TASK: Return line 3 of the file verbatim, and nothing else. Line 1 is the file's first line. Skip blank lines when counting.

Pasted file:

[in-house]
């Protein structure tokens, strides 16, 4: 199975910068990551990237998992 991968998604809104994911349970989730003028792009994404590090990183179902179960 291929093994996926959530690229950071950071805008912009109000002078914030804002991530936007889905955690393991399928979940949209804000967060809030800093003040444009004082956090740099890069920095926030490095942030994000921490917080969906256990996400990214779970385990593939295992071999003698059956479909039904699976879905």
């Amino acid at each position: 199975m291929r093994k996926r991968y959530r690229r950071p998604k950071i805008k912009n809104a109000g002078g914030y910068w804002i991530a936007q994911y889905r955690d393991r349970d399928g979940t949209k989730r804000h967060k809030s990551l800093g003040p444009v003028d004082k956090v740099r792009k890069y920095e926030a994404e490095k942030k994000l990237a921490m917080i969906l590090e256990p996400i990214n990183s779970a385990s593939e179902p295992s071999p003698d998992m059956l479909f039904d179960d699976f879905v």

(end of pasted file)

């Amino acid at each position: 199975m291929r093994k996926r991968y959530r690229r950071p998604k950071i805008k912009n809104a109000g002078g914030y910068w804002i991530a936007q994911y889905r955690d393991r349970d399928g979940t949209k989730r804000h967060k809030s990551l800093g003040p444009v003028d004082k956090v740099r792009k890069y920095e926030a994404e490095k942030k994000l990237a921490m917080i969906l590090e256990p996400i990214n990183s779970a385990s593939e179902p295992s071999p003698d998992m059956l479909f039904d179960d699976f879905v």